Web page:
What is sacrococcygeal teratoma?
Sacrococcygeal (sae-crow-cox-i-gee-ul) teratoma (terr-uh-tome-uh) is the most common tumor found in newborns. "Sacro" refers to sacrum and "coccy" refers to coccyx. The sacrum is a curved triangular bone at the bottom end of the vertebral column or backbones, just before the coccyx. The last bone of the vertebral column (also known as the "tail bone") is the coccyx. Sacrococcygeal identifies the location. Teratoma refers to the type of tissues that makes up these growths. They are comprised of chaotically arranged tissues of all types (fat, bone, nerves, etc) that are found in an area that they are not normally found. Sacrococcygeal teratoma (SCT) is rare, occurring in 1 in 35,000 to 40,000 live births. It is four times more common in females than males. The cause is not known. One theory is it is a failed twinning attempt. Another is it is a growth from an abnormally placed set of germ or stem cells.
Sacrococcygeal teratomas have been classified by the amount of the tumor that is outside the body. There are four classification groups:
Type I is completely external, evident at birth, and more easily resected or surgically removed. Type I does not typically spread.
Type II has external and internal components. The internal portion is confined to the pelvic region. This type will spread in about 6 percent of cases.
Type III also has external and internal components but the internal portion extends into the abdominal area. These types, II and III, are also evident at birth but the resection may be more difficult requiring access both from the back of the baby and from the front. Type III will spread in about 20 of cases.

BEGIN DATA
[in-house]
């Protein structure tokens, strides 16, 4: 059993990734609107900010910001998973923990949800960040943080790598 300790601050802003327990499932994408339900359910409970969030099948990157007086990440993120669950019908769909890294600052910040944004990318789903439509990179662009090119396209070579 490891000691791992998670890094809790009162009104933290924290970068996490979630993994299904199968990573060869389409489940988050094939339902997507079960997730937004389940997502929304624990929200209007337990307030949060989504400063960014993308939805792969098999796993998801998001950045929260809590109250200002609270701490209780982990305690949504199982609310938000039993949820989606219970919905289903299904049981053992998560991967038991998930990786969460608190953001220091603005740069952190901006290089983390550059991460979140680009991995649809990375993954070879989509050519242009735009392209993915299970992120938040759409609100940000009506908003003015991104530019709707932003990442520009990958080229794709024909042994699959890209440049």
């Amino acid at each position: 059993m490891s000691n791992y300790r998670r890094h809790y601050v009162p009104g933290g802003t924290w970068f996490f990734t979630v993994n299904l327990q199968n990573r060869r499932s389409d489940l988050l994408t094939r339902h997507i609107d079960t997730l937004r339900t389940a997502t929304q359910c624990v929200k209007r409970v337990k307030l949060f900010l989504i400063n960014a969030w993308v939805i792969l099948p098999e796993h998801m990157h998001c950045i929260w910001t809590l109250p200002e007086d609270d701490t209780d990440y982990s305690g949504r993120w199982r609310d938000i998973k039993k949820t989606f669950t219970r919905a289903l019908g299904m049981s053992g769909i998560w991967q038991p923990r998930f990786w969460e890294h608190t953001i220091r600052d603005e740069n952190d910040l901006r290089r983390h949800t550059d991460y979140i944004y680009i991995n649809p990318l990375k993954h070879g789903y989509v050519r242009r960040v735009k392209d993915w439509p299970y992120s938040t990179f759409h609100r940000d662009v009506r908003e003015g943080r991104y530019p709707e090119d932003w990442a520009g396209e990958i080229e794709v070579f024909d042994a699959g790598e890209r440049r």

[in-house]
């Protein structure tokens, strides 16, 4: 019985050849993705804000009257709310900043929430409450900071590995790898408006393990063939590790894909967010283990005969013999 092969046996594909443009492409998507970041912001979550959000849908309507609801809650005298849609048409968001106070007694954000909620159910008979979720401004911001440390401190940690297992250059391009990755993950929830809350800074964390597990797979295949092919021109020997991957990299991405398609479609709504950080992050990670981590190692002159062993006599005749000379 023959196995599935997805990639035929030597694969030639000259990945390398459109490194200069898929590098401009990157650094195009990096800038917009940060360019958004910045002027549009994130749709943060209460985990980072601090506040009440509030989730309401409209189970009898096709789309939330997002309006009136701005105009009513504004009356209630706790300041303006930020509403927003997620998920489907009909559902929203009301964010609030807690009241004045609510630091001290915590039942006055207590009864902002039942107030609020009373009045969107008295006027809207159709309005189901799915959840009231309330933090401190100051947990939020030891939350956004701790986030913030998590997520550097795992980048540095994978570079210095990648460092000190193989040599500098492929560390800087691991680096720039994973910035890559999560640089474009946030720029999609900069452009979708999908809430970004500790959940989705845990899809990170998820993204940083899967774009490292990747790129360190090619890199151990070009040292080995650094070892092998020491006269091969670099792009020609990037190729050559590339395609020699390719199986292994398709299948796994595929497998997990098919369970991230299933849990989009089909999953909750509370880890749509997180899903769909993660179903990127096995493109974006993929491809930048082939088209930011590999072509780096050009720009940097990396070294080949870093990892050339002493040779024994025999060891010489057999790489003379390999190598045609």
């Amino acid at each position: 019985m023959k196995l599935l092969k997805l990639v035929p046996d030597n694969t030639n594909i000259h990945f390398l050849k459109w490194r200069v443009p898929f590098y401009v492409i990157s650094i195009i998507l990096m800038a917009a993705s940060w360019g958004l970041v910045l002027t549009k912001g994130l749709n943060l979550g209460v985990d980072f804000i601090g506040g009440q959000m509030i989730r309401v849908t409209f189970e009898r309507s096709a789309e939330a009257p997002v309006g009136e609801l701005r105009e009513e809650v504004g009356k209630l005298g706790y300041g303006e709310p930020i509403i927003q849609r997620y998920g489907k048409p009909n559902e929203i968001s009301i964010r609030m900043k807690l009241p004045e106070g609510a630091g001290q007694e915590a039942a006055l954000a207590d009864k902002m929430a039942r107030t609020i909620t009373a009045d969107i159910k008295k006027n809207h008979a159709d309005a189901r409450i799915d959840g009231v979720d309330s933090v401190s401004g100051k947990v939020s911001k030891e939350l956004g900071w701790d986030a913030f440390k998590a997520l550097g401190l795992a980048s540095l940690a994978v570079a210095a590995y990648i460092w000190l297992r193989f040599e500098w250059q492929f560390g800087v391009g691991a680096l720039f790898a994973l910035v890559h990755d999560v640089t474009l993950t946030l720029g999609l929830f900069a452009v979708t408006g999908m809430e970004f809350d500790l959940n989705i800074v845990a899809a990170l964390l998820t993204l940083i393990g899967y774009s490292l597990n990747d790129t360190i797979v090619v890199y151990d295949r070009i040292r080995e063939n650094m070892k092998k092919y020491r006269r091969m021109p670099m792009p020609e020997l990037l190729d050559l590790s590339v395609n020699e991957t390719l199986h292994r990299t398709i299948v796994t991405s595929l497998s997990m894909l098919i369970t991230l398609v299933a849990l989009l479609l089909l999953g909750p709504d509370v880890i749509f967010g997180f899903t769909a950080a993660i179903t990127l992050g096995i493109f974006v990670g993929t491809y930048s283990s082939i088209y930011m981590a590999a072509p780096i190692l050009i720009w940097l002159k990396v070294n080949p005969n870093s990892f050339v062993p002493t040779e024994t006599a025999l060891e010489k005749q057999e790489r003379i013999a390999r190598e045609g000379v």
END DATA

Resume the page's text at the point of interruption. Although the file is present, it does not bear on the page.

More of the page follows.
Type IV is completely internal. For this reason it may go undiagnosed for some time. Later, symptoms may develop that warrant an investigation and at this time the diagnosis is made. This type will spread in about 8 percent of cases.
Malignancy is not a primary cause of death for these infants, however. Other complications for SCT include hemorrhage within the tumor, development of hydrops and risk of preterm labor due to the size of the tumor and/or polyhydramnios (high volume of amniotic fluid). Approximately 11 to 38 percent of fetuses with an SCT will have other anomalies or birth defects. These associated defects increase the mortality rate as well. Sacrococcygeal teratomas can be quite large. Many are approximately the size of the unborn baby. Some of the SCTs are cyst-type tumors, meaning they are filled with fluid. Others are solid tumors that may have a significant amount of blood flow through them. The most common type of SCT is a combination of both solid and cystic.
The babies with large solid tumors are more prone to develop hydrops. This is, however, a small percentage of babies with SCT (less than 20 percent). Hydrops is an abnormal accumulation of fluid in two or more areas of the body. Some of the more common areas can include fluid in the abdomen (ascites), fluid around the lungs (pleural effusion), fluid around the heart (pericardial effusion), or extra fluid under the skin (anasarca) or scalp. If hydrops develops after 30 weeks' gestation, the mortality rate is approximately 25 percent. If, however, the hydrops develops before 30 weeks' gestation, the mortality rate is more than 90 percent. These babies may become candidates for fetal intervention if hydrops does develop early. This means some form of treatment may be available for the baby before it is born.
Prenatal diagnosis of sacrococcygeal teratoma: